Nov 10, 2013; Atlanta, GA, USA; Seattle Seahawks wide receiver Jermaine Kearse (15) catches a touchdown with coverage by Atlanta Falcons safety Thomas DeCoud (28) in the first half at the Georgia Dome. Mandatory Credit: Daniel Shirey-USA TODAY Sports

Jermaine Kearse is the New Sidney Rice


When Sidney Rice went down to a season ending injury it looked to be a bit of a blow to this passing offense. Although Rice wasn’t having the same kind of year he had in 2012, he did have three touchdowns, a couple of the longer variety. While he had likely slipped to the third option in this passing attack behind Golden Tate and Doug Baldwin, he was still an important vertical threat in this offense. Rice never lived up to his contract value, but there was no doubt that he was a useful player to have around.

It’s safe to say that when the Seahawks receivers put on a clinic in Atlanta on Sunday there weren’t many people concerned about the loss of Sidney Rice. While all of the wide receivers have stepped up their game in his absence the real breakout has come from local hero Jermaine Kearse. Jermaine Kearse is currently tied for the Seahawks lead in receiving touchdowns with four. It appears that he has stepped right into Rice’s shoes as a downfield option. His ability to go up and get the ball has made him an excellent fit for the part. Now that they have both played a similar number of snaps on the season (340 for Rice and 290 for Kearse according to PFF) it seems fair to see how they compare in 2013. First we look at the basic numbers:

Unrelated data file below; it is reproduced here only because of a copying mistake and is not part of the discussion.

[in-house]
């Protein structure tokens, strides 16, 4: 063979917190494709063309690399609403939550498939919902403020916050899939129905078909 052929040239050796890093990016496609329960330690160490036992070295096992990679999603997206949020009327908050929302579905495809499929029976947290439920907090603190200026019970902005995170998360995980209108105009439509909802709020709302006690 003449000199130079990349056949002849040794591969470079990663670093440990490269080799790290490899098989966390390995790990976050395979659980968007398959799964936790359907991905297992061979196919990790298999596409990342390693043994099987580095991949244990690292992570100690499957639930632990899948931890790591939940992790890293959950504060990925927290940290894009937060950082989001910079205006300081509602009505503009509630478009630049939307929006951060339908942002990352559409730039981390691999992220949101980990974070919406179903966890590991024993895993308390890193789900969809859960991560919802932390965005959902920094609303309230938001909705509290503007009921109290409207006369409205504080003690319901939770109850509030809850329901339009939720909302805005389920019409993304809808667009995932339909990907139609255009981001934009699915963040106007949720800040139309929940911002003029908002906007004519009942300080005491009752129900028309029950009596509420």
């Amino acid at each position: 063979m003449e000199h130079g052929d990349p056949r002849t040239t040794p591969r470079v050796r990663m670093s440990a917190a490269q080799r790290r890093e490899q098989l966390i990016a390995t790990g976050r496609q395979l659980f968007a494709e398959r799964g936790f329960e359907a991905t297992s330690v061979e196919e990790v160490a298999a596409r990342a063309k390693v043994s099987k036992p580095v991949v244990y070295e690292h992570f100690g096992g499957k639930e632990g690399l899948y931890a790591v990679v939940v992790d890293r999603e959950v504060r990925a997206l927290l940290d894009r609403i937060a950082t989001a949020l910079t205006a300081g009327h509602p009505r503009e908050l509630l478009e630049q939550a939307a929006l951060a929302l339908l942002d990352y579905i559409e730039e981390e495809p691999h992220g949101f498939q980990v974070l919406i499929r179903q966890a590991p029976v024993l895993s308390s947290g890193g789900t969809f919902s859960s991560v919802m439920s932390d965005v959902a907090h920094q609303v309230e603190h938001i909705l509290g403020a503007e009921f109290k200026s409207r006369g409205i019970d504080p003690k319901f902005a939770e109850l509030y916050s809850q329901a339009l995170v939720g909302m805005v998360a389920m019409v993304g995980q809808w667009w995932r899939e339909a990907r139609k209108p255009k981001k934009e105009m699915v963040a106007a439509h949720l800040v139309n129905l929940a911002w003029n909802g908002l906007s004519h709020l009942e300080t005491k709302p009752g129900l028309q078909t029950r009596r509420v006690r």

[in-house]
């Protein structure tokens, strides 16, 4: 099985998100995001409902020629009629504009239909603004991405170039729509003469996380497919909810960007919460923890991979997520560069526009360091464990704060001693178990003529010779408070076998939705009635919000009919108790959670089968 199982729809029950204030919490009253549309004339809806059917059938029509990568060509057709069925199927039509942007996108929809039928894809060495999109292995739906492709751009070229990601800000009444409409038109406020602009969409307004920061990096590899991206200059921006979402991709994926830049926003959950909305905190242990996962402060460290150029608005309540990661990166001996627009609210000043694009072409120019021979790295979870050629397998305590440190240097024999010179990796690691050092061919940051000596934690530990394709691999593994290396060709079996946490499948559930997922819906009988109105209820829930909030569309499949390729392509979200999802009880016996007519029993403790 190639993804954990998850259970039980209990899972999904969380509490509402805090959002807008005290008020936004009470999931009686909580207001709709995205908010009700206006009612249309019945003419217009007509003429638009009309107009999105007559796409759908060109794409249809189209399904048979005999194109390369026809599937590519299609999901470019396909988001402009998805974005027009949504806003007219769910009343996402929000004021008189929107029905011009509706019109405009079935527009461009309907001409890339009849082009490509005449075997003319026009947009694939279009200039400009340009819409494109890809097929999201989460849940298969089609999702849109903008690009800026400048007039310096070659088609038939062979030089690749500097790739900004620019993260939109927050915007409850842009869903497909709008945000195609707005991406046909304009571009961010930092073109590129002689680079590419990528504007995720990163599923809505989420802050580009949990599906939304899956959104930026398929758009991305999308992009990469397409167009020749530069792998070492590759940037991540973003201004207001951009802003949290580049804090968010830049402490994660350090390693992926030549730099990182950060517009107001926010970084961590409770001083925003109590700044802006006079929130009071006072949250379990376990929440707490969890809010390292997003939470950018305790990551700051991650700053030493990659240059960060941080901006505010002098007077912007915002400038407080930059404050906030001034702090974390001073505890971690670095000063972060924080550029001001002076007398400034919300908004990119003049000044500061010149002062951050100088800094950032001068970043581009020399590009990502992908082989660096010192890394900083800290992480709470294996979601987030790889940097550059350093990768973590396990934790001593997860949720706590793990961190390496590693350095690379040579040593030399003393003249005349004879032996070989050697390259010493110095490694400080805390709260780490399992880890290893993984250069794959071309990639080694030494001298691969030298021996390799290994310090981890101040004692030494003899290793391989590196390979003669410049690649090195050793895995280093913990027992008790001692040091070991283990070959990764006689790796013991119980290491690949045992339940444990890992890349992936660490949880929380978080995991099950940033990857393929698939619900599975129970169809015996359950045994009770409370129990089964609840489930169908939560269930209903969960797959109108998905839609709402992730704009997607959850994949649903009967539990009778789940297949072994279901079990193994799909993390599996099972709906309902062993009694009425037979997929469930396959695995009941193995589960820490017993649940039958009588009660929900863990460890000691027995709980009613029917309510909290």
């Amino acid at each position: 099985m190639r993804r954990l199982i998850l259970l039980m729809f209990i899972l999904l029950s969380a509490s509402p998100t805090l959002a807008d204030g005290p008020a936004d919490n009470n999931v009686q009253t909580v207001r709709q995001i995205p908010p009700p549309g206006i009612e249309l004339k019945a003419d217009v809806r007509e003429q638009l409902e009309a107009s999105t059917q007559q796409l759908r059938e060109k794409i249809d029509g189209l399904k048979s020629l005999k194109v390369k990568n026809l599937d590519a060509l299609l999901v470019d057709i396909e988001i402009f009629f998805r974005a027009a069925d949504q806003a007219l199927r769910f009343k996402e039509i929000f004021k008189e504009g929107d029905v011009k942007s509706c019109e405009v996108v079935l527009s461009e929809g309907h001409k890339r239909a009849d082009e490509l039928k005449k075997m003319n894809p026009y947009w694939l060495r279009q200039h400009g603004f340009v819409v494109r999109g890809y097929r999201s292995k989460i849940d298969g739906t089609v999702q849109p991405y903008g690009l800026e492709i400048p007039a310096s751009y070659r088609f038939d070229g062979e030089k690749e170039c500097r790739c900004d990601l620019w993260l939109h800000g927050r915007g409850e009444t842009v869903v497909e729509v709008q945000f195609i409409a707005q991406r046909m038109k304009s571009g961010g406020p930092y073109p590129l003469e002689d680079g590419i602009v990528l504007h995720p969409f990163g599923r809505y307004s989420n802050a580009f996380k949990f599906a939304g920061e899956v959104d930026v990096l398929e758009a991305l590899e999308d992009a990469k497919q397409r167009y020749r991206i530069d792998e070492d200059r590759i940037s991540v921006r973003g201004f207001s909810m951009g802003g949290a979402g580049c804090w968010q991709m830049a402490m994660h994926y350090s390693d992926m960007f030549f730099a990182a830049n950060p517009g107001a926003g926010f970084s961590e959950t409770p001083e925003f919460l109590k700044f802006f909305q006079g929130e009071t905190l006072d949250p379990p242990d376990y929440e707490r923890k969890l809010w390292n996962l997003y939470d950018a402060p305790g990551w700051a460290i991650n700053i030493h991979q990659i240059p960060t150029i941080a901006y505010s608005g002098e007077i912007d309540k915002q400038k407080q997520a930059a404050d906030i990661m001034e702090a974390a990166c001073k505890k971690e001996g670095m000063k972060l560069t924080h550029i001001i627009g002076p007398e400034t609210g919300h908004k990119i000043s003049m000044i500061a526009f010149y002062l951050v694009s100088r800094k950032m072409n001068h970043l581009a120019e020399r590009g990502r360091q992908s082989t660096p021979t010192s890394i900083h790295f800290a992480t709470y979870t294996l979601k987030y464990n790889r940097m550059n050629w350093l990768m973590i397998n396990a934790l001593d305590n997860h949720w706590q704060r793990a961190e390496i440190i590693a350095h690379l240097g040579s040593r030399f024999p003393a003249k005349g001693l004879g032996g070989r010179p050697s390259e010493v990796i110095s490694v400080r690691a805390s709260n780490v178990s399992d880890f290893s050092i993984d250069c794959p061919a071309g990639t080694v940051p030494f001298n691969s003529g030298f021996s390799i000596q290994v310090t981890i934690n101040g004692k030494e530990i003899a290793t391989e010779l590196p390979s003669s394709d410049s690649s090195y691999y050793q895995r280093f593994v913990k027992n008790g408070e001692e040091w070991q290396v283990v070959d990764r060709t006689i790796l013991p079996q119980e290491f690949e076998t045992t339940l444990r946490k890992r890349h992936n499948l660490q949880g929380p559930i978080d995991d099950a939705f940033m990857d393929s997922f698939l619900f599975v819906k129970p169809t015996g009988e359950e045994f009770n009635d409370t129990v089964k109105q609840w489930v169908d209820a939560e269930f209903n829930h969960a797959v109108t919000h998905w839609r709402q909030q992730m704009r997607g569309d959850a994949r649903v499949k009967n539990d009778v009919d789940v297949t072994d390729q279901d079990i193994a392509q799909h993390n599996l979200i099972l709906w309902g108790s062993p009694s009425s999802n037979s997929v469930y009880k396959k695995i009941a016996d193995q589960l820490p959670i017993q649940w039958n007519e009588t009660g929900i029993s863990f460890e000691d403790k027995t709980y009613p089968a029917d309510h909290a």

Player

Receptions

Yards

Yards per Reception

Touchdowns

Jermaine Kearse

13

246

18.9

4

Sidney Rice

15

231

15.4

3

 

Kearse’s edge is apparent here but it becomes more apparent when we dig deeper into some of the other numbers:

Player

Catches

Targets

Catch%

YAC

YAC average

Jermaine Kearse

13

19

68.4

33

2.5

Sidney Rice

15

35

48.9

20

1.3

 

Catch% is not the best way to judge a receiver as the quarterback’s accuracy plays a major role. However, Kearse is going up and getting the ball, he’s doing it more consistently than Rice was and with better results. He’s also making a little bit more happen after the catch although neither player is exactly a Golden Tate type in that regard. This comparison might be slightly unfair in that Rice was playing through injury, but the comparison isn’t one between Kearse and Rice at his peak, it’s a comparison between Kearse and what Rice was able to produce in 2013.

It will be very interesting to see how the return of Percy Harvin affects this receiving core but for now it appears that Jermaine Kearse is carving out a role for himself. Kearse is doing his best Sidney Rice impression, which turns out to be better than what Rice had to offer this year.

 

Tags: Jermaine Kearse Sidney Rice

  • http://Allcougdup.com/ AllCoug’dUp (Joshua Davis)

    Excellent stuff Nick. I thought he seemed more productive than he was originally given credit for. The only thing I’d say is that Rice seemed to get himself open more late in the route. Kearse has made several difficult catches in traffic but obviously hasn’t separated as well, as is evident by the fewer targets.

  • craazy

    I feel this may be the last season Rice is a Hawk.